IEEE Computer Society / Software Engineering Institute
Watts S. Humphrey Software Process Achievement Award
The award nomination requires a minimum of 1 endorsement.
IEEE Computer Society/Software Engineering Institute Watts S. Humphrey Software Process Achievement Awards (SPA) are presented to recognize outstanding achievements in improving an organization's ability to create and evolve software-dependent systems. This is an achievement award rather than a competition: awards are not necessarily made every year, and multiple awards may be made in a year.
An SPA Award may be presented to an individual, group or team. Nominees are most often employees of an organization that produces, supports, enhances or provides software-dependent systems. However, the Nominee's work may have been undertaken in alternative contexts: for example, within an organization that produces, supports, enhances or provides software engineering or process improvement-related services or within an association supporting improvement-community activities. The Nominee's organization may be for-profit, not-for-profit or non-profit; may be industrial, academic, government organizations or foundations; and need not be based in the United States.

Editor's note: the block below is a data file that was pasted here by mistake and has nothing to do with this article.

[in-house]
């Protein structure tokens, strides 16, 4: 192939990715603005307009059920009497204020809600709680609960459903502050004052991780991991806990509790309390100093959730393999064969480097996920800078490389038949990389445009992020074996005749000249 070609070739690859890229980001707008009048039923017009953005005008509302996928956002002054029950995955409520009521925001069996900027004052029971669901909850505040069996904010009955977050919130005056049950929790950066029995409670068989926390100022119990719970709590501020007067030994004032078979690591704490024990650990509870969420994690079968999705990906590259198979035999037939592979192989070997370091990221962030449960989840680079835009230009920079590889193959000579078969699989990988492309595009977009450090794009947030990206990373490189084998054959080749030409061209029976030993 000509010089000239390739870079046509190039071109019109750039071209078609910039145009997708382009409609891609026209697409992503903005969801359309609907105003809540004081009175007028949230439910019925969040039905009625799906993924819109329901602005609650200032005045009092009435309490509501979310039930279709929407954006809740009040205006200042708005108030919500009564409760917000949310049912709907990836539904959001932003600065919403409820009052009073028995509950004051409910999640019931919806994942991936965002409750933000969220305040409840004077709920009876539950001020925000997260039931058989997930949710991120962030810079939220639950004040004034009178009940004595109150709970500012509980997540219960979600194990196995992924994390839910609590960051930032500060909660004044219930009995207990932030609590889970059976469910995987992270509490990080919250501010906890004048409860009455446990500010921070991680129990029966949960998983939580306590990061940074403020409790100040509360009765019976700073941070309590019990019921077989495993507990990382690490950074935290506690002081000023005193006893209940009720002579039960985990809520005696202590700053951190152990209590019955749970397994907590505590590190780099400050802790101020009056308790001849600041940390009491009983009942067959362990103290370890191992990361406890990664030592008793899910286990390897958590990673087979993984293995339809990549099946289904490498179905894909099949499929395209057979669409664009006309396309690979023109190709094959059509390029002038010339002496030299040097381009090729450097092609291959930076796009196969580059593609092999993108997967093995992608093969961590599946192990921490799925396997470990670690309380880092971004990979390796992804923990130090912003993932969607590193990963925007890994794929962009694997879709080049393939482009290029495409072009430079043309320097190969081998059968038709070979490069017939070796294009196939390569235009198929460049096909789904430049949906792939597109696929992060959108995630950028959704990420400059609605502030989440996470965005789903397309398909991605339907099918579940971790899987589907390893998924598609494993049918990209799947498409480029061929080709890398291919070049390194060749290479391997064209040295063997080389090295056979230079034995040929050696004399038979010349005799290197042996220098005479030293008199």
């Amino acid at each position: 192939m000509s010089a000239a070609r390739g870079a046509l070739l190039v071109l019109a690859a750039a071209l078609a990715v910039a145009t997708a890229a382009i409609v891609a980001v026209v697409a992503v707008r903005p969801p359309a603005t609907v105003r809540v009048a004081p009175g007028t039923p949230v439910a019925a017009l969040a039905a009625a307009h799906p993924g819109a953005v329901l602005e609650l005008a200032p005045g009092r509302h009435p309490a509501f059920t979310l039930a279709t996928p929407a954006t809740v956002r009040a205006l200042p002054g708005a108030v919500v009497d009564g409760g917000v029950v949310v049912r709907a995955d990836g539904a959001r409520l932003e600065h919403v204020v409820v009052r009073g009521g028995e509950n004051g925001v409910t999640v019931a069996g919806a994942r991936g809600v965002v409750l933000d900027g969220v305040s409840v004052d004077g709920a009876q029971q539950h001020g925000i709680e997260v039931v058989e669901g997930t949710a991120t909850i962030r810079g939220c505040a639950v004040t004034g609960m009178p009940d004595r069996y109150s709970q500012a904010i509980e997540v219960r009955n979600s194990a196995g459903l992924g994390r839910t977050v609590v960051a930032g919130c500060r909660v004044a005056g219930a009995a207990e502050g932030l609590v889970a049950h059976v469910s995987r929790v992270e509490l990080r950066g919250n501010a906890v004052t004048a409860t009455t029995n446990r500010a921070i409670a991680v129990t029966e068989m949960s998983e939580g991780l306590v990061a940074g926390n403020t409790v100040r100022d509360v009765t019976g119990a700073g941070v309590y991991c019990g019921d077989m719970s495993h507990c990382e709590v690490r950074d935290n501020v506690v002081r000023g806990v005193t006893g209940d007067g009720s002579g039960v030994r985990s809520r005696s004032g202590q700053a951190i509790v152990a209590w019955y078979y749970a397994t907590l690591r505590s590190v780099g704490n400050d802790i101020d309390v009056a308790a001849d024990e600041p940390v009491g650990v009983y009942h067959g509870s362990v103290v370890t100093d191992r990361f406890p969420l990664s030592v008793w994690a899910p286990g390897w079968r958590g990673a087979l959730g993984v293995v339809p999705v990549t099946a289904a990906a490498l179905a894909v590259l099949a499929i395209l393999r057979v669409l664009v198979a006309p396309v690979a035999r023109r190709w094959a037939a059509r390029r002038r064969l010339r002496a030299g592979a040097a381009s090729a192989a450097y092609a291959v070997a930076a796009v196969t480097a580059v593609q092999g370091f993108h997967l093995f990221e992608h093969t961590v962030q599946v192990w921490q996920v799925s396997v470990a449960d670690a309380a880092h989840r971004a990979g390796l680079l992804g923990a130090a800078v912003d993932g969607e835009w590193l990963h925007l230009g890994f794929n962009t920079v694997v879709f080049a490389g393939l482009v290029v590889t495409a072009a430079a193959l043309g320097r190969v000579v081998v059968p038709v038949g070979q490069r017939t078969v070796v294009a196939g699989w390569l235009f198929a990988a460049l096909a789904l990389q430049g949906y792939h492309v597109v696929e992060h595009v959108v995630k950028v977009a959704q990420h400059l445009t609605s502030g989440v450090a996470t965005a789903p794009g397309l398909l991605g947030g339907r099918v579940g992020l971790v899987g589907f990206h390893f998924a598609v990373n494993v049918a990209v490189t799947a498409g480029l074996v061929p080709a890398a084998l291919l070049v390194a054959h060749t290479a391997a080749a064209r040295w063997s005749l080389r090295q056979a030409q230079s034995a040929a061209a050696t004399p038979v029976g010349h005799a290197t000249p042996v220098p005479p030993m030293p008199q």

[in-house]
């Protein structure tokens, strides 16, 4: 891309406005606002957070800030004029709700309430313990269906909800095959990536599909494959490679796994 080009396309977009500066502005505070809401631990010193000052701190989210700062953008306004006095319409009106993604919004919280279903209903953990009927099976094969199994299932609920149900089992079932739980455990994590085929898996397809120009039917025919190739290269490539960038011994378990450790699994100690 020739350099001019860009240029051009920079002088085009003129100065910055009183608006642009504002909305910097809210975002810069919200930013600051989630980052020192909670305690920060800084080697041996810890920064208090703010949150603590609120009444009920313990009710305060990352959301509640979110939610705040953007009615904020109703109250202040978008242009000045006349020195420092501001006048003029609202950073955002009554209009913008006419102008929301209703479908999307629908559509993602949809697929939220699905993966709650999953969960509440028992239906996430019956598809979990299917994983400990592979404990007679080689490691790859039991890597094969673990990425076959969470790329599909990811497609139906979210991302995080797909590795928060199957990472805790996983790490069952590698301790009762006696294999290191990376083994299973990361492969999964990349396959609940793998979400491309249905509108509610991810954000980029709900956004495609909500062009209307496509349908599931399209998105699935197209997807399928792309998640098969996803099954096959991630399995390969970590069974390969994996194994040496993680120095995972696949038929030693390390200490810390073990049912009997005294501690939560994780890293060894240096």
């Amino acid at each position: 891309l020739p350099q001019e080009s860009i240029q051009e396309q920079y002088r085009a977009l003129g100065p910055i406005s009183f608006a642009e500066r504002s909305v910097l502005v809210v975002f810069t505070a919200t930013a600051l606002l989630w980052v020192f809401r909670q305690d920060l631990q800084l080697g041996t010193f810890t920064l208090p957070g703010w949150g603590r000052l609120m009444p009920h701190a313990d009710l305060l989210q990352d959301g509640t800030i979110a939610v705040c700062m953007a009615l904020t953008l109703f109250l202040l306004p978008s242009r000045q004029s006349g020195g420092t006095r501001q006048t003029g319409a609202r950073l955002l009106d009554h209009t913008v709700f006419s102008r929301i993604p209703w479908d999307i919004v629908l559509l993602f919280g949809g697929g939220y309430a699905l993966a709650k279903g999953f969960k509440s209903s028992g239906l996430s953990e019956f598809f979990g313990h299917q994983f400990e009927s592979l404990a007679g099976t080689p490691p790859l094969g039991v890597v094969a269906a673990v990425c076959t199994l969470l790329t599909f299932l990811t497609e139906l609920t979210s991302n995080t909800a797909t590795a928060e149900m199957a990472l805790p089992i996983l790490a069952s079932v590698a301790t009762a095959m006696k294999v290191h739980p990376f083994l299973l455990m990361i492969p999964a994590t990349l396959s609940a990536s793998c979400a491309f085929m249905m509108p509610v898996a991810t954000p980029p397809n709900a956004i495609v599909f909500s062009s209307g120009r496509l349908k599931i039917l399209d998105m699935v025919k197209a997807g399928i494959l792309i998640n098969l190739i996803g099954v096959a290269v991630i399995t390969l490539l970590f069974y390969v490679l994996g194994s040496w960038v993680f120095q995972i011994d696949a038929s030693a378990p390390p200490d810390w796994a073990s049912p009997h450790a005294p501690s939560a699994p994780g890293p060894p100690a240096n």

The achievements being recognized can be the result of any type of process improvement activity. In particular, they need not be based on a specific framework, model, or body of software engineering principles, practices, techniques, or methods.
Anyone may nominate, and organizations may nominate themselves. All nominations must be seconded by a senior executive of the organization in which the nominated individual or team works, and supported by a ten-page nomination package Nominee's software engineering or process improvement work is, to an exceptional degree, significant, sustained, measured and shared. Further information about the Award's criteria, as well as information about the nomination and decision-making process may be found at http://www.sei.cmu.edu/process/casestudies/processawards/. Electronic submissions must be in Portable Document Format (.PDF). Questions should be directed to the SPA Award Coordinator (email@example.com).